Photo Credit: Copyright-free images by Gage Skidmore via Flickr
Bernie Sanders & Mike Bloomberg

On Sunday, Vermont Independent Senator and major Israel-hater Bernie Sanders tweeted: “The simple truth is that Mayor Bloomberg, with all his money, will not create the kind of excitement and energy we need to defeat Donald Trump.”

It’s not so clear what kind of energy Bernie was talking about, especially in light of a recent Gallup poll that showed Americans would rather vote for a grave robber for president than a socialist (Gallup: Americans Would Vote for Jewish, Black, Catholic, Hispanic Candidates – But Not a Socialist). But one thing was clear as day: Bernie Sanders, much like President Donald Trump, recognizes that the only Democrat who could walk away with the prize is the Democrat whose moneybags are so heavy, he could buy the White House—literally, and have enough left for the Hill.

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Bloomberg’s campaign manager, Kevin Sheekey, told the NY Times on Monday that “it’s a shameful turn of events to see Bernie Sanders and Donald Trump deploy the very same attacks and tactics against Mike, but the reason is clear. At this point, the primary is Bernie’s to lose, and ours to win. Bernie knows this. Trump knows this. That’s why they are united in the campaign against Mike.”

The Bloomberg campaign took Bernie to task with its own attack tweet that declared: “We need to unite to defeat Trump in November. This type of ‘energy’ is not going to get us there.” The tweet came with a well edited video, suggesting that team Bloomberg had been waiting for the right moment to go after Bernie.

At a rally in Nevada, Sanders told his audience: “Well, you buy the presidency — at least he’s going to try to buy the presidency — by spending hundreds and hundreds of millions of dollars on TV ads.” And he was right on the money: according to CNN, the Bloomberg campaign has already spent $418 million on ads, compared to Bernie’s $42 million.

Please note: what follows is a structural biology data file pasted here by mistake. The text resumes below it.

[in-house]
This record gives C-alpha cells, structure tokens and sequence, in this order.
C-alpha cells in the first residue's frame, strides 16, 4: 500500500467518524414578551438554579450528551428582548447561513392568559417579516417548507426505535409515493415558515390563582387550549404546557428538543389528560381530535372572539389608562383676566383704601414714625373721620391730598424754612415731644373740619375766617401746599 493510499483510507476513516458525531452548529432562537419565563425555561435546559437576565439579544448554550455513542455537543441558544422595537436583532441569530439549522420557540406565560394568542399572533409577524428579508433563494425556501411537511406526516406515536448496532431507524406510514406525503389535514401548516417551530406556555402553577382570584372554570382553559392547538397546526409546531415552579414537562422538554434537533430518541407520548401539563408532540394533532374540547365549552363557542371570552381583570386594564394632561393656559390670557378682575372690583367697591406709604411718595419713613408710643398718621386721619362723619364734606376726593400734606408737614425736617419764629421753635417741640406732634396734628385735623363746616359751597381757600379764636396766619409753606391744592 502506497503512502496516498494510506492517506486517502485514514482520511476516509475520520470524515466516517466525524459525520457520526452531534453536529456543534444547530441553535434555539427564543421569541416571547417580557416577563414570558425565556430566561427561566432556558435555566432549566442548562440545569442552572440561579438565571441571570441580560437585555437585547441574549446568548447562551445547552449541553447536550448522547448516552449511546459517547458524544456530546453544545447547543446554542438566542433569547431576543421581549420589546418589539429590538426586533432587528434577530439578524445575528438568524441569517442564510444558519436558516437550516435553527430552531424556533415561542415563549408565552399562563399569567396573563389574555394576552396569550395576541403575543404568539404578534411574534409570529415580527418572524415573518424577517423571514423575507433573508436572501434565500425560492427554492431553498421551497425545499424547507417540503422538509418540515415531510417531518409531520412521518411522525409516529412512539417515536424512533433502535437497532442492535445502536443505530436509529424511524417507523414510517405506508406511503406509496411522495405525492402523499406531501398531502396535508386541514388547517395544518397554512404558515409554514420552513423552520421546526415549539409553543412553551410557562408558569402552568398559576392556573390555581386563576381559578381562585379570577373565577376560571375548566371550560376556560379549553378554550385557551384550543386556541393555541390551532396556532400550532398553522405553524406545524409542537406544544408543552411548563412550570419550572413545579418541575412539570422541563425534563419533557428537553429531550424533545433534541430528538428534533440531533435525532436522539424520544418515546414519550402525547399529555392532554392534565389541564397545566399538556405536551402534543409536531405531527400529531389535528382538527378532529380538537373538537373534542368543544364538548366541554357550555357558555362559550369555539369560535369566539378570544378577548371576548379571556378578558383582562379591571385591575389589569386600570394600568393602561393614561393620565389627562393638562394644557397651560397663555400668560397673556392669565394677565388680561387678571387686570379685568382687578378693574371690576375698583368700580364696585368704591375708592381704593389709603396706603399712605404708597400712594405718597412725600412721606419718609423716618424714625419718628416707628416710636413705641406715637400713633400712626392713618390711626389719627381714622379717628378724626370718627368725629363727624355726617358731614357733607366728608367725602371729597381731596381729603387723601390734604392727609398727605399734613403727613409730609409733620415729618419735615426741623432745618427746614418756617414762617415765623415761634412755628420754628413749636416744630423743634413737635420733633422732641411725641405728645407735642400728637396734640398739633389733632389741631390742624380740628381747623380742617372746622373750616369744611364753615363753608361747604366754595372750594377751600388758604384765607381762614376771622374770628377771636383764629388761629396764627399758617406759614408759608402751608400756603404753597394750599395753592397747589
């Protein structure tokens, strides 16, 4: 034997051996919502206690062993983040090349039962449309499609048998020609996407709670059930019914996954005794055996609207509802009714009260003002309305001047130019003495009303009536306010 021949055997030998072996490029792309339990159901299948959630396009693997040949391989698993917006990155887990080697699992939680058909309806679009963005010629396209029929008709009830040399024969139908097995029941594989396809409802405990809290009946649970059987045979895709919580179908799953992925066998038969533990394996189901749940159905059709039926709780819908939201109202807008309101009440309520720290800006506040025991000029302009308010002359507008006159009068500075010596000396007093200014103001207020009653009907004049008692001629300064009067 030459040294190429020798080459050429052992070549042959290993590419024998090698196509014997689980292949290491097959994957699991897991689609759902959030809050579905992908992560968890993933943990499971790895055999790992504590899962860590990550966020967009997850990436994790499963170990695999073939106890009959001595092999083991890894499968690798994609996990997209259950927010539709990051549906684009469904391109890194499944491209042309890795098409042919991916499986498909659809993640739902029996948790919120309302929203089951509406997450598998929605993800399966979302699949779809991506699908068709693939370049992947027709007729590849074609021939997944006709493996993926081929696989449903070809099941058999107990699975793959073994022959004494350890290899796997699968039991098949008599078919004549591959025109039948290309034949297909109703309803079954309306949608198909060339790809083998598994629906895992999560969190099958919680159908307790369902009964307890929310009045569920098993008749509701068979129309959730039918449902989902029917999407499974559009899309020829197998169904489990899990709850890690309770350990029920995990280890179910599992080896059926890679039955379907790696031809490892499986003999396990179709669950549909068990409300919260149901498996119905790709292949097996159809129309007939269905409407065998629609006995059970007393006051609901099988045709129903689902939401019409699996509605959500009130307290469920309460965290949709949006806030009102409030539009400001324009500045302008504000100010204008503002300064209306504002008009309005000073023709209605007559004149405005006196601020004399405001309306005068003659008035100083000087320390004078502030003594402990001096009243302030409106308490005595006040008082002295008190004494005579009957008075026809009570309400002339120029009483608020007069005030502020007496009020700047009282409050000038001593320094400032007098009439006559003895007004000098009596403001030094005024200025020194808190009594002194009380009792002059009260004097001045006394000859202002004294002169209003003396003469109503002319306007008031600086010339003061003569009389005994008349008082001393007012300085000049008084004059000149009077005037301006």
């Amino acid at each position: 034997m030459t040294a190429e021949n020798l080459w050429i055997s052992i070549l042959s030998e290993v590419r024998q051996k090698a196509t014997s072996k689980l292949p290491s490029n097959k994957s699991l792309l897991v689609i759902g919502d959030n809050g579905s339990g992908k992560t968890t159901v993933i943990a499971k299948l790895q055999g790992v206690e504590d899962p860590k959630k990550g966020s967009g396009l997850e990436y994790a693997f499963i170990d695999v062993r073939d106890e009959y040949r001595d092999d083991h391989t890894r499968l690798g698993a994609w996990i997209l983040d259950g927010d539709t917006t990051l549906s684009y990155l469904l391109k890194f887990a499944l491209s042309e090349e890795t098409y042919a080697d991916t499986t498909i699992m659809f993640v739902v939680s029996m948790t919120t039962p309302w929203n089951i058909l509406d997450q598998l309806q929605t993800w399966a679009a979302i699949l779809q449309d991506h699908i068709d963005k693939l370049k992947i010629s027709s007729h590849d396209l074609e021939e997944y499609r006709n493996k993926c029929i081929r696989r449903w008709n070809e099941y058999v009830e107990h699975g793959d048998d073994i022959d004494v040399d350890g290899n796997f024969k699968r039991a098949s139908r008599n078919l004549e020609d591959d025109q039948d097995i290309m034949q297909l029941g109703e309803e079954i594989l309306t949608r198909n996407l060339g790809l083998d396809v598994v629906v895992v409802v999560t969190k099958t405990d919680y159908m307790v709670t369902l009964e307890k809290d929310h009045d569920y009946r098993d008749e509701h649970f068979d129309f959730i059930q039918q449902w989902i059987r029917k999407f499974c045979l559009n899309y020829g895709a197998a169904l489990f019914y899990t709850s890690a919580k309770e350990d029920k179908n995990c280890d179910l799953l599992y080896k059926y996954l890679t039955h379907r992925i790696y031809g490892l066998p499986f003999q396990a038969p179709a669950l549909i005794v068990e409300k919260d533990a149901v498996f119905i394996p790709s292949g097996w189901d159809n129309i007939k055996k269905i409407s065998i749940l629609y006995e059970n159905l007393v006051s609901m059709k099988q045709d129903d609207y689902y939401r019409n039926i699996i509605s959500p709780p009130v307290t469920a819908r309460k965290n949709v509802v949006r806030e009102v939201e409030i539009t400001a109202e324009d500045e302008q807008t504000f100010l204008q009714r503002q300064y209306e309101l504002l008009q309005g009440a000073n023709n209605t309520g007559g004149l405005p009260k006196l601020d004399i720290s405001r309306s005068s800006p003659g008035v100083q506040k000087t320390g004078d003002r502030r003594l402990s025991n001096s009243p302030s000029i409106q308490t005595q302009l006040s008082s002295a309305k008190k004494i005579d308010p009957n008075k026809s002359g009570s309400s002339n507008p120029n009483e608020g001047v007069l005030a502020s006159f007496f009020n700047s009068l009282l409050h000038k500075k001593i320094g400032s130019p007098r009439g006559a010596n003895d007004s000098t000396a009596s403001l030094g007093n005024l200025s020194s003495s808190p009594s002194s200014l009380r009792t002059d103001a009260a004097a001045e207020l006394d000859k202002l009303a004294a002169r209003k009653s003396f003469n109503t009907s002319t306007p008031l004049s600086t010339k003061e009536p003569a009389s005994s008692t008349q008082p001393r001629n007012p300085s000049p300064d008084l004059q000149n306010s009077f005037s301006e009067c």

Now, it’s true that Donald trump showed the world in 2016 that you can beat a much richer opponent: Trump reportedly spent $66 million of his own money, and received about $200 million in donations. Hillary Clinton raised an estimated $1.2 billion. Trump outmaneuvered Clinton with a stupendous guerilla operation, led by several inspired men and women, most notably Steve Bannon and Kellyanne Conway. But should he face Mike Bloomberg after the Democrats have come to their senses and asked socialist grandpa to sit this one out, it won’t be $1.2 billion: Bloomberg is expected to spend as much as $3 billion, and quantity eventually defeats quality every time. Remember, the president is yet to hit 50% approval since the day he took office.

The fact that Bernie Sanders has won in Iowa and New Hampshire shows that White Democrats in very cold states are ready to embrace him, and that they view Trump as the enemy. But even in his backyard, Bernie did not cross 30%. The fact is we have no idea how the remaining 70% who scattered their votes among the also-ran Buttigieg, Klobuchar, Warren and Biden, would relate to Bloomberg. At least some of them must be excited by the possibility of running a candidate who can outspend his Republican opponent  all the way to the poorhouse.